Academic journal article Journal of Pan African Studies

Celebrating African Endoglossia: Towards a Sustainable Roadmap for Pan-Phonetic Partnerships in Higher Education

Academic journal article Journal of Pan African Studies

Celebrating African Endoglossia: Towards a Sustainable Roadmap for Pan-Phonetic Partnerships in Higher Education

Article excerpt

Introduction

The fabric of the 21st century is globalization, which entails global competitiveness. However, there are many levels of global competitiveness and these include the benign and the less benign. While the less benign among the global competitive endeavours bother on the development of nuclear war heads, there are other healthy and impressive playing fields for global competition ranging from sports, trade, politics, to war against hunger and deprivation, education, socio-cultural emancipation, etc ... Many of these are known to adopt a "pan" allembracing approach or rule of engagement, symbolic of ubuntu, a term popularized by various authors including the novelist, scholar, and journalist Jordan Kush Ngubane in the 1950s and further orchestrated by public figures such as Nelson Mandela, while articulating a society and world of inclusiveness and equality.

In the global spirit of ubuntu, which captures the substance of collective ethos that is shared across the African continent and beyond, it must be noted that African nations are not entirely left out in the quest for identity in the numerous areas under mention. Of a fact, one such area where Africa has striven continuously for a pan identity is in the area of political integration. Examples can be drawn from processes of democratization giving rise to the Organization of African Unity (OAU) in the 60s and metamorphosing into the African Union (AU) at the turn of the 21st century. Much as efforts in this area are laudable and should be sustained, there are other subtle means of celebrating pan-Africanism that ought to be explored, chief among them being Linguistic Pan-Africanism (LPA). This has to do with exploring and harnessing the potentials of the African endoglossia (i.e. indigenous languages of the African soil, severally referred to as home or native African languages as opposed to foreign languages, dubbed exolects or exoglossia) with a view to forging a pan-African linguistic identity.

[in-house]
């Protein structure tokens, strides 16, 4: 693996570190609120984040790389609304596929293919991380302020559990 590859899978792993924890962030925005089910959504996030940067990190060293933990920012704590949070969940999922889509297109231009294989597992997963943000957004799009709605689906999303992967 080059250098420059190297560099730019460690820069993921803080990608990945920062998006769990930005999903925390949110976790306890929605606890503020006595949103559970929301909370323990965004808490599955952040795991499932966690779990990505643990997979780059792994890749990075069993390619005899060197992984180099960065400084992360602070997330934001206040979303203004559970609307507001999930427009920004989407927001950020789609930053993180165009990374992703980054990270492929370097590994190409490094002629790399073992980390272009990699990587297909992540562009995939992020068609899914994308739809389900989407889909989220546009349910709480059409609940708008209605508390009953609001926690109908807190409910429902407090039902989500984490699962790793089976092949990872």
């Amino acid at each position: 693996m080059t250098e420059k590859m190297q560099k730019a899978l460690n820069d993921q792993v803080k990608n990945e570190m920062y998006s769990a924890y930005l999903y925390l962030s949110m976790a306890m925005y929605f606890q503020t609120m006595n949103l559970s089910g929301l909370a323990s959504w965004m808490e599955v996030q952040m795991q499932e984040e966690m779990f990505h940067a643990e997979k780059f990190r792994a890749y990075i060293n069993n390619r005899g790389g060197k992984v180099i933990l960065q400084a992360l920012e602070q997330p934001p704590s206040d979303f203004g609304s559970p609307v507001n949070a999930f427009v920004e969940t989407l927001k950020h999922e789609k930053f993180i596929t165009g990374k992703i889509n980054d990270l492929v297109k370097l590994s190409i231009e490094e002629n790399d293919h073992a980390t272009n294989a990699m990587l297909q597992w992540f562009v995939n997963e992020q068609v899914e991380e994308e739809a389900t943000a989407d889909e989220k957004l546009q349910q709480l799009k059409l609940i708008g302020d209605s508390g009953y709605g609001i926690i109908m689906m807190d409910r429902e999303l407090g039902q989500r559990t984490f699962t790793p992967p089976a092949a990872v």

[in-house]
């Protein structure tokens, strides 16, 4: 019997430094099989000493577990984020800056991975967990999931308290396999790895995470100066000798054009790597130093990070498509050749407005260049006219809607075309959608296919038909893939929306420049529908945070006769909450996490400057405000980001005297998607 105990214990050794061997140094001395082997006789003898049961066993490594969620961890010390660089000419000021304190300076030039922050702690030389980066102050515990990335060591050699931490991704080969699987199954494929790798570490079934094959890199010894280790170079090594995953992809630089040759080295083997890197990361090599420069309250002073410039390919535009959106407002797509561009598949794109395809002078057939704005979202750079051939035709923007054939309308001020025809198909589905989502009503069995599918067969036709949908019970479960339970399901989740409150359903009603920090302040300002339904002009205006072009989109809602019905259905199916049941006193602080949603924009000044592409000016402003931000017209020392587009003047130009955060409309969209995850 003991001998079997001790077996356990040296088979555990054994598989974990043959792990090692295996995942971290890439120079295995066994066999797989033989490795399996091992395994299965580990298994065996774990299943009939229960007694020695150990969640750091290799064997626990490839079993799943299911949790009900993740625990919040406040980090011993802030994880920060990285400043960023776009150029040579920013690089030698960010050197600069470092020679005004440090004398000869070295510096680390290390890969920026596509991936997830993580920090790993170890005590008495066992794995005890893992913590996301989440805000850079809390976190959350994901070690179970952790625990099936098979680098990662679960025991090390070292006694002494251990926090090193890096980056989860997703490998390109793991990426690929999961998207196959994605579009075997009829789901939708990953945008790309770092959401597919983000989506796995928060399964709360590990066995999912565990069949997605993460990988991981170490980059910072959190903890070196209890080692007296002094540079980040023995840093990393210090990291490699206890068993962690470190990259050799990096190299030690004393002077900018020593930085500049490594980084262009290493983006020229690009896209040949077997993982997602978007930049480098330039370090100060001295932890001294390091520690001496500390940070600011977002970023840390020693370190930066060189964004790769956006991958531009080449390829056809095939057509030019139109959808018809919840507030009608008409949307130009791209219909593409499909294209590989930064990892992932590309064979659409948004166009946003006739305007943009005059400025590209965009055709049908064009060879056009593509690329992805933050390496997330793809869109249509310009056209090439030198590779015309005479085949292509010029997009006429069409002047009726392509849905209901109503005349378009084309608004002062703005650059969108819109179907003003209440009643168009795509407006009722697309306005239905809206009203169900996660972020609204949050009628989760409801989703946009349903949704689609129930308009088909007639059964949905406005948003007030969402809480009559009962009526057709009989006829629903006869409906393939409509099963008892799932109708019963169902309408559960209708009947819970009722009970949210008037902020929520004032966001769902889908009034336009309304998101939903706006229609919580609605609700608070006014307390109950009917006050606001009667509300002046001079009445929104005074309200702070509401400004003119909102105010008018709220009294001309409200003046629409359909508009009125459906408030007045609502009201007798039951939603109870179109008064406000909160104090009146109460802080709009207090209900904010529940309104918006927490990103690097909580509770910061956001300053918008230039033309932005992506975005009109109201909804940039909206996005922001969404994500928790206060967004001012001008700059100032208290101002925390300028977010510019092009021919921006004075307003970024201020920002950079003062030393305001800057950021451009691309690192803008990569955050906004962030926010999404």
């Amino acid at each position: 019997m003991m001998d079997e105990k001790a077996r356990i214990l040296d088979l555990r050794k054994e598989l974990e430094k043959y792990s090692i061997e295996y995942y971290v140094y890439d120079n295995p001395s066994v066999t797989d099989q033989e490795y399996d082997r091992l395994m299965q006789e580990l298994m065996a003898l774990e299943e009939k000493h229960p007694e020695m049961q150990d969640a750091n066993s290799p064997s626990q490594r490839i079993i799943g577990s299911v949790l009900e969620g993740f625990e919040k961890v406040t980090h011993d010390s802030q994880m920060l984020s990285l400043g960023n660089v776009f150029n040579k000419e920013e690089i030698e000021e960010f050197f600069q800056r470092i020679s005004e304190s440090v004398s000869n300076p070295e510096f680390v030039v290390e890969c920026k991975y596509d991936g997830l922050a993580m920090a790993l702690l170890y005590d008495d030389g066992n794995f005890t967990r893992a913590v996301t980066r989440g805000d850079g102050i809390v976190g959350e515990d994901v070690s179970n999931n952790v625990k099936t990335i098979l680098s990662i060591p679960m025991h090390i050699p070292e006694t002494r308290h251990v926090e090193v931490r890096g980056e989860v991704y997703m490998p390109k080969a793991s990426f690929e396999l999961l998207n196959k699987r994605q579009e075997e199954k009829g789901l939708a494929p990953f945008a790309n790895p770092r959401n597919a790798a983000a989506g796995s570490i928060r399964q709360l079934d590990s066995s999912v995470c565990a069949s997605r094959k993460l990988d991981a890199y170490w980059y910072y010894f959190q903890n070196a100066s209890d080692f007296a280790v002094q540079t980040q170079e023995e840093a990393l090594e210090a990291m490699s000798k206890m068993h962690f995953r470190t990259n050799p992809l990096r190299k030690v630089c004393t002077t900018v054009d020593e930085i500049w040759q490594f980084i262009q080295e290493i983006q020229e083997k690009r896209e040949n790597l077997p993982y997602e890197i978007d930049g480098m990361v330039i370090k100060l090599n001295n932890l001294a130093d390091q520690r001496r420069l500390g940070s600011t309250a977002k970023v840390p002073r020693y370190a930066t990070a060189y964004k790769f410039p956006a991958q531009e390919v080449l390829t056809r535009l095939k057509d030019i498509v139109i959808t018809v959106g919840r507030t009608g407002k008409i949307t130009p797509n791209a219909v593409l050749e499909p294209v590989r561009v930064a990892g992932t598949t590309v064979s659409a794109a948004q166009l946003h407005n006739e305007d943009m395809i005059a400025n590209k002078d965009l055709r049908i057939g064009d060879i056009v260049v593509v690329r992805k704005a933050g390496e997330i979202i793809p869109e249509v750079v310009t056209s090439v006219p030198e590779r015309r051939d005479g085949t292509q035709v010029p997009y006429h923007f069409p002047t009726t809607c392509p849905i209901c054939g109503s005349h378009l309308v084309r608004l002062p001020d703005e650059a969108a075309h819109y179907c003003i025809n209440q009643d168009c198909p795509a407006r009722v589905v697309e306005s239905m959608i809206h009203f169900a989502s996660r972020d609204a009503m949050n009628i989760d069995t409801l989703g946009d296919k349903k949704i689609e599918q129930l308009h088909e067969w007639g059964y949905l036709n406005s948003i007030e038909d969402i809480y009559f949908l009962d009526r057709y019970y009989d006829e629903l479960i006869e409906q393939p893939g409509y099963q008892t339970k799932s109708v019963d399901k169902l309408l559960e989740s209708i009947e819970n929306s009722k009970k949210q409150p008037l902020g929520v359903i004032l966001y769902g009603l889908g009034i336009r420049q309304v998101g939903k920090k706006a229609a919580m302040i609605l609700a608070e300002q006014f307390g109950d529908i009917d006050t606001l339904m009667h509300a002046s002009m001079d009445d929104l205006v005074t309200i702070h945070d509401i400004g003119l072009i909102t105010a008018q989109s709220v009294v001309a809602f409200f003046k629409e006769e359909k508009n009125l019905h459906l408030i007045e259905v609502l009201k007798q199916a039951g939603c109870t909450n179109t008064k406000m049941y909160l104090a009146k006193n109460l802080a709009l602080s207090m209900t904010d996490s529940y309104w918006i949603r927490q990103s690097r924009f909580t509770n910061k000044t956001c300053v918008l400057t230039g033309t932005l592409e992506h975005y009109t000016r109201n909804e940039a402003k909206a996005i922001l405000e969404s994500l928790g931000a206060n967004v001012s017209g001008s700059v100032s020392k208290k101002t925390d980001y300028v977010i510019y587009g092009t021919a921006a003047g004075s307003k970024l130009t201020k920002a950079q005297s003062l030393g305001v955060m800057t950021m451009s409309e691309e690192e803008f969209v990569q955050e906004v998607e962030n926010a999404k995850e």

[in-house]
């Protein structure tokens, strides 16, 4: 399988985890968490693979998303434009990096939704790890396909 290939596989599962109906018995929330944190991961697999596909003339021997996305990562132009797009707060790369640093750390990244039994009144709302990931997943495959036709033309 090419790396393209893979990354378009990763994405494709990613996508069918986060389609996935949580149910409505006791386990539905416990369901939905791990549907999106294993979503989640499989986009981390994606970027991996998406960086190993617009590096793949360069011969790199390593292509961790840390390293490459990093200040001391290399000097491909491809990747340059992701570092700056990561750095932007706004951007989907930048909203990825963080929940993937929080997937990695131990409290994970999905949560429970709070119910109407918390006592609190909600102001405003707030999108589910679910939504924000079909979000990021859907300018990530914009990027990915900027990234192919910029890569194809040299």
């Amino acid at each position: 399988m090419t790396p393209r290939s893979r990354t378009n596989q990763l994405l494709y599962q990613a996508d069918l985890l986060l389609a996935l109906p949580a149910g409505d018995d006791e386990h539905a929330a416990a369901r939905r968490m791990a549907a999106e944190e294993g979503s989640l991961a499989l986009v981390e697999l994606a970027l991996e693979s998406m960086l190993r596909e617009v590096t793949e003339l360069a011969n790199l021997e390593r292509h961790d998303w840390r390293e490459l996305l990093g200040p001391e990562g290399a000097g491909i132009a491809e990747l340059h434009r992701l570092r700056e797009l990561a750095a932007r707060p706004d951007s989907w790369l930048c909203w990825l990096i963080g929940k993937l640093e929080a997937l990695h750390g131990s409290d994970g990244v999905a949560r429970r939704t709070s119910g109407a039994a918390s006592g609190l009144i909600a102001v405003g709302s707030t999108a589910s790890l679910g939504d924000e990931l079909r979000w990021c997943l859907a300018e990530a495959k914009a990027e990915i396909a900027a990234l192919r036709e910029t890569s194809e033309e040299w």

Talking more directly about the quest for a pan-African linguistic identity, it is not as if nothing has been done in this area. Of a fact, it is hardly possible to engage serious debate on the native African language question without due mention of the spirited struggle of the Kenyan novelist Ngugi wa Thiong'o as depicted in some of his landmark works like Decolonising the Mind: the Politics of Language in African Literature and Something Torn and New: An African Renaissance. His pen-driven linguistic advocacy even culminated in him abandoning writing in English at one point and embracing his native Gikuyu, all in a bid to exhort other African writers to employ their native African languages as their preferred medium for literary expression. Indeed, in and out of prison, Ngugi's African linguistic militancy as per Thiong'o (1986, 1993 and 2009) dominated the African literary landscape and generated a flurry of polemical discourse as could be evidenced in MacPherson (1997), Lovesey (2000 and 2012), Gikandi (2000), Vahunta (2010) and Spivak (in Lovesey 2012). The vibrancy of that African linguistic advocacy notwithstanding, it remained confined to the domain of literary production and sought mainly to show the crucial role of African languages in "the resurrection of African memory". Beyond the literary-based advocacy for the use of African languages by African writers, the present writer is of the opinion that more needs to be done by linguists themselves to sustain the celebration and use of native African languages as a way of forging and nurturing the LPA of our dream in order to mould the pan-African linguistic identity.

However, one would expect such pan-African linguistic identity to leverage on an existing global linguistic advocacy that maintains justice and dignity for all world languages. Unfortunately, this has not been possible because, from the global perspective, the much talked about principle of justice and dignity for world languages could merely be a mirage. …

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